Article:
Last September, two of these constitutional actions found their way to the Constitutional Court, which has jurisdiction only to assess the constitutionality of the statute, but not the substance of the claim. In Ojeda c. AFP Cuprum S.A. the claimant was a retired teacher whose pension was not enough to pay her mortgage, while in Valenzuela c. AFP Habitat S.A. the claimant was a technical nursing assistant in her sixties unable to pay her debts. After their AFPs refused to hand over to them the amount in their individual accounts, both filed constitutional protection actions, arguing that the AFPs were violating their constitutional right to private property. Both tribunals requested a holding of the Constitutional Court regarding the rules of DL 3.500 upon which the AFPs relied to deny the handover of the fund. In simple terms, the issue was whether the essence of the constitutionally protected ownership —that is, the freedom to use and dispose of an asset— is compatible with the restriction on the free withdrawal of the funds. For the claimants, the argument was that either DL 3.500 is unconstitutional because it violates the rights to private property, or it is not true that the affiliates have property rights over their pension fund. The Constitutional Court was not convinced by this argument and upheld the constitutionality of DL 3.500, arguing that restrictions to the free withdrawal of the funds were justified by the social function of property, also acknowledged by the Constitution.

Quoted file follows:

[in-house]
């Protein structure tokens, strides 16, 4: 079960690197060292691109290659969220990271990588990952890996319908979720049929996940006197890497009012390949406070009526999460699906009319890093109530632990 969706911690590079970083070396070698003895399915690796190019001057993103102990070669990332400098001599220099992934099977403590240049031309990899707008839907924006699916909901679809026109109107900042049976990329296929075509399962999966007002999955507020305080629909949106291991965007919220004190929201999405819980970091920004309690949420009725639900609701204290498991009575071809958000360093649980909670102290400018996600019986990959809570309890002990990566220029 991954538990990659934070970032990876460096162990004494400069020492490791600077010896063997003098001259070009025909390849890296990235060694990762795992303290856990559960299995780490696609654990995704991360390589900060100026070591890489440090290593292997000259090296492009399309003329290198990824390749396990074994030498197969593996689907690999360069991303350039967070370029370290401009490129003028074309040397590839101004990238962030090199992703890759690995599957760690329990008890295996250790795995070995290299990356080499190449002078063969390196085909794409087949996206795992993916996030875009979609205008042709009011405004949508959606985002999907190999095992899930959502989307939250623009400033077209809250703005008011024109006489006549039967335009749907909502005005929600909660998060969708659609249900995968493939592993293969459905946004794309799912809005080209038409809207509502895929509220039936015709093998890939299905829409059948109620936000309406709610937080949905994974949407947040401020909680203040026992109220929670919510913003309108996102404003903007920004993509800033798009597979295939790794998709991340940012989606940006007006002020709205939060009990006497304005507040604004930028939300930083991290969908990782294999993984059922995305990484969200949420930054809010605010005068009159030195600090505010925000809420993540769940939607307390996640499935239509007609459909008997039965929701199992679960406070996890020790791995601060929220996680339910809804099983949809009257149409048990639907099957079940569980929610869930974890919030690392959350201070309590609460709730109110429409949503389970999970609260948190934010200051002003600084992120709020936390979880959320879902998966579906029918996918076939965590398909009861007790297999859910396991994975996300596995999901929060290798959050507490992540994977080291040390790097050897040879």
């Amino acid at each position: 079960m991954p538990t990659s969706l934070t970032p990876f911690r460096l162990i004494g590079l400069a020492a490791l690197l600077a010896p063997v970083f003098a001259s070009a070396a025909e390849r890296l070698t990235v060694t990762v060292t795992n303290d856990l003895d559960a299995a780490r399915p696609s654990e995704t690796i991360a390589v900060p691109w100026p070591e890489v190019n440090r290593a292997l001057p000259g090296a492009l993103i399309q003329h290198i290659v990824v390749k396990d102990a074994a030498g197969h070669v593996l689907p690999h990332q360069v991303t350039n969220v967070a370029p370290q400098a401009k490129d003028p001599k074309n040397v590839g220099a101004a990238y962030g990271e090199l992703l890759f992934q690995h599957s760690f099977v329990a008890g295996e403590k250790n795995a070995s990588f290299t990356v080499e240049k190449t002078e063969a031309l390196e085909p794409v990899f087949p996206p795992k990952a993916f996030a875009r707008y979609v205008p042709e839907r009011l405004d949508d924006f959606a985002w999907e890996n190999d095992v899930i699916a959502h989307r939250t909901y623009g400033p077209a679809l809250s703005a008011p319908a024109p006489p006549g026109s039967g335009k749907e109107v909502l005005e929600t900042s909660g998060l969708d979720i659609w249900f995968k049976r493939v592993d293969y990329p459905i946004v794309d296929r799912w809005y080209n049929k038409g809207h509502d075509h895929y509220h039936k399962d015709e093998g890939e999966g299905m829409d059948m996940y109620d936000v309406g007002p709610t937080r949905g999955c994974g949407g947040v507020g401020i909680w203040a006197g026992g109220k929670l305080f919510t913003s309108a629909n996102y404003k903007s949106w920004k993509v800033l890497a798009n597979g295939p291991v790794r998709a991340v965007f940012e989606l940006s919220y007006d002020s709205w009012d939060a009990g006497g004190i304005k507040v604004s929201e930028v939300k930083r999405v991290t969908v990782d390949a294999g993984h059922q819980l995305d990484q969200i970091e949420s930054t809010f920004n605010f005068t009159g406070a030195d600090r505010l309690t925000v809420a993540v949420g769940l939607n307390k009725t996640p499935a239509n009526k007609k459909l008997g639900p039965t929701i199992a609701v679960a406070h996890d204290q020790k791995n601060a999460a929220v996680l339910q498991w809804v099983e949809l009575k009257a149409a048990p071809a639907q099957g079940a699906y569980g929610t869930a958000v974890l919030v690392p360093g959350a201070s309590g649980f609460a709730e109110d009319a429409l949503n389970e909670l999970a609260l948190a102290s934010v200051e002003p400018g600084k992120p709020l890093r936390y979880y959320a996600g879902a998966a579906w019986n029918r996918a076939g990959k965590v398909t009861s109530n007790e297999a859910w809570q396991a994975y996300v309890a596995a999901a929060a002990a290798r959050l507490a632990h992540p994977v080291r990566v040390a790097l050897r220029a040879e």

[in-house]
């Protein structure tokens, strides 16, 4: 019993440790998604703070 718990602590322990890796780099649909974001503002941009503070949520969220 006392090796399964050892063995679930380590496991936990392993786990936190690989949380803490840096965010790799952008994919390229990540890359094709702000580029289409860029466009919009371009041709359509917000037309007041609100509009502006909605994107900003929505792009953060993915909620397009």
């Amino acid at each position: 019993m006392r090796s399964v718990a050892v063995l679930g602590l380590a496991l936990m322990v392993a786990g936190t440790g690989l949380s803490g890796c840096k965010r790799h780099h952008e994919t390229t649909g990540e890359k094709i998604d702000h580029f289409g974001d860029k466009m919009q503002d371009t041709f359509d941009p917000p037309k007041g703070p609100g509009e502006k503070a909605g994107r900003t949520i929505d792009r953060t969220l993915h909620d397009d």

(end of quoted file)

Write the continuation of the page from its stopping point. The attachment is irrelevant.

Despite this ruling, in Ojeda the Antofagasta Court still allowed the claim. The court argued that denying the funds to the claimant would be unjust, as a pension system that does not grant a pension high enough to cover a mortgage of an affiliate who had contributed with 10% of her wage for more than 18 years, but still allows the AFP to make a profit, is ill-designed. By contrast, in Valenzuela the Punta Arenas Court denied the claim. Both cases are still pending before the Supreme Court. This is not the first case in which this court has been faced with this issue: taking a line close to that of the Constitutional Court, it has previously denied similar claims. Nonetheless, in a recent case, this court also mentioned that the early withdrawal of the funds is not totally alien to DL 3.500, insinuating that, under other circumstances, it might allow such a claim.

Graffiti